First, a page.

What are the 5 biggest cultural groups in australia?

Ethnic diversity Today, the British are still the majority with 67.4% of the population. Ethnic Chinese represent 3.6% of the population and Aboriginal people, and native Australians now account for just 3%. Today, Australia's population is comprised of more than 270 ethnic groups. However, until the mid-20th century, Australian society was considered, with some precision, in the rest of the world as essentially British or, in any case, Anglo-Celtic.

Until then, ties with Great Britain and Ireland were hardly affected by immigration from other sources. Australia's complex demographic textures at the beginning of the 21st century contrasted markedly with the country's homogeneity during the first half of the 20th century. While about nine-tenths of Australia's population is of European descent, more than one-fifth of them were born abroad and there is a small but significant (and growing) Aboriginal population. Of those born abroad, approximately half were born in Europe, although by far the largest proportion came from the United Kingdom.

Among the largest non-European groups are New Zealanders and Chinese. The growth of immigration, in particular Asian immigration (from China, Vietnam, Hong Kong and the Philippines) that began in the last decades of the 20th century, combined with the subsequent flow of refugees from the Balkans, altered the cultural landscape and imbued Australia with a cosmopolitanism that it lacked in the mid-20th century. Despite the country's long-standing Anglo-Celtic heritage, two ethnic groups, the Chinese and the Italians, have had a significant presence in Australia since the 19th century. Because many Chinese immigrants had rural backgrounds and possessed water and land management skills, they played an important role in the early development of Australian agriculture.

When gold ran out in the region, many Italians stayed in Australia and established farming communities in other parts of the country. The persecution and political indifference shown towards the aborigines failed to extinguish their culture. Australia has a unique history that has shaped the diversity of its current peoples, cultures and lifestyles. The population of Australia, of about 23.4 million inhabitants, is one of the most culturally and linguistically diverse populations in the world.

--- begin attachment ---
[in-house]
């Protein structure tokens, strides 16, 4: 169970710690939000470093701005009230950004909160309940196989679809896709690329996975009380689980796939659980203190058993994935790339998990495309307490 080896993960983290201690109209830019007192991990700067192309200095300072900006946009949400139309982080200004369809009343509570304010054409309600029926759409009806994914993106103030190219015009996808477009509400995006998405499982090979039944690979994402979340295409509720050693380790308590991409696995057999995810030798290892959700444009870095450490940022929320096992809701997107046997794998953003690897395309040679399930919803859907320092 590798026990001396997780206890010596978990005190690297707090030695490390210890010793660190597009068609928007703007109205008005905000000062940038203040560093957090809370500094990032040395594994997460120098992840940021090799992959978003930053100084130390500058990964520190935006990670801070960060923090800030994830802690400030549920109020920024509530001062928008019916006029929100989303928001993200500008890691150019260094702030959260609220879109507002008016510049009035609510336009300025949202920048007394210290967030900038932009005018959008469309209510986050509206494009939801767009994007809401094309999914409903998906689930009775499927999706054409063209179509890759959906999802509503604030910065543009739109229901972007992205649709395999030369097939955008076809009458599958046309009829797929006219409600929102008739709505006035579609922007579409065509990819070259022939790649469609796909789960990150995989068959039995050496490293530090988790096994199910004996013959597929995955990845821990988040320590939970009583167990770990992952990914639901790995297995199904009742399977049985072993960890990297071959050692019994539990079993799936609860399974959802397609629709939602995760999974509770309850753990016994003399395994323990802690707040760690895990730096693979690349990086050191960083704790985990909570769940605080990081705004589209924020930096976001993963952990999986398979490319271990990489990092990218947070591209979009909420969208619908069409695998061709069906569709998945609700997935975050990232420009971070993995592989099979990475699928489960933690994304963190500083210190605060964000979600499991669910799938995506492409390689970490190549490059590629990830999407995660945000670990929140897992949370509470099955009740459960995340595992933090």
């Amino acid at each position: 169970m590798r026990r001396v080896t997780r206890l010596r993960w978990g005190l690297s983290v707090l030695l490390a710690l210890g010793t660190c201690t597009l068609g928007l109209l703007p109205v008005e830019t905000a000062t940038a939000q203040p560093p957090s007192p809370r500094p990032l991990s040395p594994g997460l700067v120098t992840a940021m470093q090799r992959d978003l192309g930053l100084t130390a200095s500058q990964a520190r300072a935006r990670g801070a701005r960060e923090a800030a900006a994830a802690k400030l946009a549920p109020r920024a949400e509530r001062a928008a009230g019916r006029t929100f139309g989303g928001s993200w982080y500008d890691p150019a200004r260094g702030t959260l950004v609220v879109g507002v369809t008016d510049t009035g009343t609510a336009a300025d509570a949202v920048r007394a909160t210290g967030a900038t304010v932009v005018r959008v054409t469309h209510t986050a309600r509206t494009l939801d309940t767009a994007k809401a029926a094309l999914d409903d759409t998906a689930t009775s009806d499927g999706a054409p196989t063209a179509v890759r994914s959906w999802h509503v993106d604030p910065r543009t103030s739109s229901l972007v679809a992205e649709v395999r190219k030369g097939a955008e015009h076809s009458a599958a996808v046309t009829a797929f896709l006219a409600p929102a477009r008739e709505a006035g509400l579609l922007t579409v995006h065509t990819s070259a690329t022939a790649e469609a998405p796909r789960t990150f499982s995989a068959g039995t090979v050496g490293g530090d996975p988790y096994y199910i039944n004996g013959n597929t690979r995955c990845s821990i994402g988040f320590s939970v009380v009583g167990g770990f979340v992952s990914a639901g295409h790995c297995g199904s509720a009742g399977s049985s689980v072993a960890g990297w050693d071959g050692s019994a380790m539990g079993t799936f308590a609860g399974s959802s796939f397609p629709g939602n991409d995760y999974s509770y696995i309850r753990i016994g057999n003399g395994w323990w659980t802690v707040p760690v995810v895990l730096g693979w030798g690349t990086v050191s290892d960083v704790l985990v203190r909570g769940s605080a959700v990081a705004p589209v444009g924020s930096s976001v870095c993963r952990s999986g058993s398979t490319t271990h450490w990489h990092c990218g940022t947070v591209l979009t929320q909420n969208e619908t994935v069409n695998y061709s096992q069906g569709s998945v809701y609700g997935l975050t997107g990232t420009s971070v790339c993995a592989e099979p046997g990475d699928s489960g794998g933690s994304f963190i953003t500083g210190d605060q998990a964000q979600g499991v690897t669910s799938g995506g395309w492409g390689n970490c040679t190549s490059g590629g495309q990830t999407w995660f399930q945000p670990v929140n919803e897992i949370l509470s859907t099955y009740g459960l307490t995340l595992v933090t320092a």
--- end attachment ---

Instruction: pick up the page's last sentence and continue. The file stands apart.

The Catholic education system is the second largest sector after public schools, with more than 650,000 students (and about 21 percent of all high school enrollments). Some of the main cultural events are ANZAC Day, which is a day when Australian and New Zealand forces are remembered for their participation in World War I, in the Battle of Gallipoli, and in any other war or peacekeeping operation. Although their technical culture remained static and depended on tools and weapons made of wood, bone and stone, they developed intricate agricultural systems and carefully managed their environment to ensure continued sustainability. The country was colonized by the British and has experienced immigration from many different countries and cultures.

The three main factors that contribute to Australia's demographic makeup are a diverse Aboriginal and Torres Strait Islander population, a British colonial past, and extensive immigration from many different countries and cultures. Since the end of the White Australia policy in 1973, Australia has followed an official policy of multiculturalism, and there has been a large and continuous wave of immigration from around the world, with Asia being the biggest source of immigrants in the 21st century. Today, Australia's population of about 25.4 million is one of the most culturally and linguistically diverse populations in the world. Like the Chinese, many Italian immigrants came from rural environments, which helped them to excel in agriculture and viticulture.


Tamika Reihl
Tamika Reihl

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